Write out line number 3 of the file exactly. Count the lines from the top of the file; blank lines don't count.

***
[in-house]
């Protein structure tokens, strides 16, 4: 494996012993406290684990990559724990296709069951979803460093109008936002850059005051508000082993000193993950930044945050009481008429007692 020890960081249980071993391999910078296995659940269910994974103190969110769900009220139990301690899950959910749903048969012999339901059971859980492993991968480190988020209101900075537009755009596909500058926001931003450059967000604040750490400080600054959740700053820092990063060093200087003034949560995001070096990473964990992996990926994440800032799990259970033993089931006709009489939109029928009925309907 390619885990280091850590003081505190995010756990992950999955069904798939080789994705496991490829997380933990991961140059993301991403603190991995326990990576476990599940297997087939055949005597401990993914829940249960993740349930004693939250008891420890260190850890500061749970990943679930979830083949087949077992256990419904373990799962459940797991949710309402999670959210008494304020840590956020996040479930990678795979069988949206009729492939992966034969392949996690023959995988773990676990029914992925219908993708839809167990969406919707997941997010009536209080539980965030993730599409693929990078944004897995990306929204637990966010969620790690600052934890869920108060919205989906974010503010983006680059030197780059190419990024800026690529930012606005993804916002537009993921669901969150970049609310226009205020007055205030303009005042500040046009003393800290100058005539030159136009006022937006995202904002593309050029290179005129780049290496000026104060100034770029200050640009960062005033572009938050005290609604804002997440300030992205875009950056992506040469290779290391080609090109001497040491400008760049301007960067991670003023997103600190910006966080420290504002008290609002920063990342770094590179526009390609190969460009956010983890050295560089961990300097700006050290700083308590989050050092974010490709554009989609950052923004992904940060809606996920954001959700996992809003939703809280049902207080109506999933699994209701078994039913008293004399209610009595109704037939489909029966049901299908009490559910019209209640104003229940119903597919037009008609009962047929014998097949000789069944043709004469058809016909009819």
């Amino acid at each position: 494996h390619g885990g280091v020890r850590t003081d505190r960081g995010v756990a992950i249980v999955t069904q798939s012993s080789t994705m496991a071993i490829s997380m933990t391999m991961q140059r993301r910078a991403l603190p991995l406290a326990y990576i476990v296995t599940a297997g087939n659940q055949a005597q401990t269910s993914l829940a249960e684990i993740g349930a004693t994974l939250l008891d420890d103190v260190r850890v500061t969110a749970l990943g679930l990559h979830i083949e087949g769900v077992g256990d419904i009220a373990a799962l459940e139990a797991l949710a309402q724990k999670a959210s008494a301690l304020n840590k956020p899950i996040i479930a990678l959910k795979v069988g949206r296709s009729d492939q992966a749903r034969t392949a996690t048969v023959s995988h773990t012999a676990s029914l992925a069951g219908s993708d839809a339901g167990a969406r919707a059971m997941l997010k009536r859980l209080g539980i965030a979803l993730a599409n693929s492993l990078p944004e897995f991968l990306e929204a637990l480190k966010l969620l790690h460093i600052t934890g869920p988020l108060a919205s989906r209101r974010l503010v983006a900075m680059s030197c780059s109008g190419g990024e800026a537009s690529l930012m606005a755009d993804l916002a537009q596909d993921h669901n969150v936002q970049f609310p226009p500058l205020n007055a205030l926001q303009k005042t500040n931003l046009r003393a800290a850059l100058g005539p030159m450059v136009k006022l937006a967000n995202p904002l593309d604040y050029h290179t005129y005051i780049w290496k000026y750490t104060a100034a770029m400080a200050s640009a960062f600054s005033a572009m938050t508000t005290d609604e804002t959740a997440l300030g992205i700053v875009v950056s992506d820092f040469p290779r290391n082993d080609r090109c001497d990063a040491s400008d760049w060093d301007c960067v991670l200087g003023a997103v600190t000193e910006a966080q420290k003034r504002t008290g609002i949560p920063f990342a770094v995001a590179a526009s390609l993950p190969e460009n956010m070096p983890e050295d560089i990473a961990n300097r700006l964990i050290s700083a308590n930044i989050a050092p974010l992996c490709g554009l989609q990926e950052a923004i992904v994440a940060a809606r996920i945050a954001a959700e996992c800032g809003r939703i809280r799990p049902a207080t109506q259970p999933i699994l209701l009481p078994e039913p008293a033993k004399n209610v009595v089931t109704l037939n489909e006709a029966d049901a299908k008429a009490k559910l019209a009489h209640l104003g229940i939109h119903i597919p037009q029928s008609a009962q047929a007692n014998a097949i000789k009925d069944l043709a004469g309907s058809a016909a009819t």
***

């Amino acid at each position: 494996h390619g885990g280091v020890r850590t003081d505190r960081g995010v756990a992950i249980v999955t069904q798939s012993s080789t994705m496991a071993i490829s997380m933990t391999m991961q140059r993301r910078a991403l603190p991995l406290a326990y990576i476990v296995t599940a297997g087939n659940q055949a005597q401990t269910s993914l829940a249960e684990i993740g349930a004693t994974l939250l008891d420890d103190v260190r850890v500061t969110a749970l990943g679930l990559h979830i083949e087949g769900v077992g256990d419904i009220a373990a799962l459940e139990a797991l949710a309402q724990k999670a959210s008494a301690l304020n840590k956020p899950i996040i479930a990678l959910k795979v069988g949206r296709s009729d492939q992966a749903r034969t392949a996690t048969v023959s995988h773990t012999a676990s029914l992925a069951g219908s993708d839809a339901g167990a969406r919707a059971m997941l997010k009536r859980l209080g539980i965030a979803l993730a599409n693929s492993l990078p944004e897995f991968l990306e929204a637990l480190k966010l969620l790690h460093i600052t934890g869920p988020l108060a919205s989906r209101r974010l503010v983006a900075m680059s030197c780059s109008g190419g990024e800026a537009s690529l930012m606005a755009d993804l916002a537009q596909d993921h669901n969150v936002q970049f609310p226009p500058l205020n007055a205030l926001q303009k005042t500040n931003l046009r003393a800290a850059l100058g005539p030159m450059v136009k006022l937006a967000n995202p904002l593309d604040y050029h290179t005129y005051i780049w290496k000026y750490t104060a100034a770029m400080a200050s640009a960062f600054s005033a572009m938050t508000t005290d609604e804002t959740a997440l300030g992205i700053v875009v950056s992506d820092f040469p290779r290391n082993d080609r090109c001497d990063a040491s400008d760049w060093d301007c960067v991670l200087g003023a997103v600190t000193e910006a966080q420290k003034r504002t008290g609002i949560p920063f990342a770094v995001a590179a526009s390609l993950p190969e460009n956010m070096p983890e050295d560089i990473a961990n300097r700006l964990i050290s700083a308590n930044i989050a050092p974010l992996c490709g554009l989609q990926e950052a923004i992904v994440a940060a809606r996920i945050a954001a959700e996992c800032g809003r939703i809280r799990p049902a207080t109506q259970p999933i699994l209701l009481p078994e039913p008293a033993k004399n209610v009595v089931t109704l037939n489909e006709a029966d049901a299908k008429a009490k559910l019209a009489h209640l104003g229940i939109h119903i597919p037009q029928s008609a009962q047929a007692n014998a097949i000789k009925d069944l043709a004469g309907s058809a016909a009819t």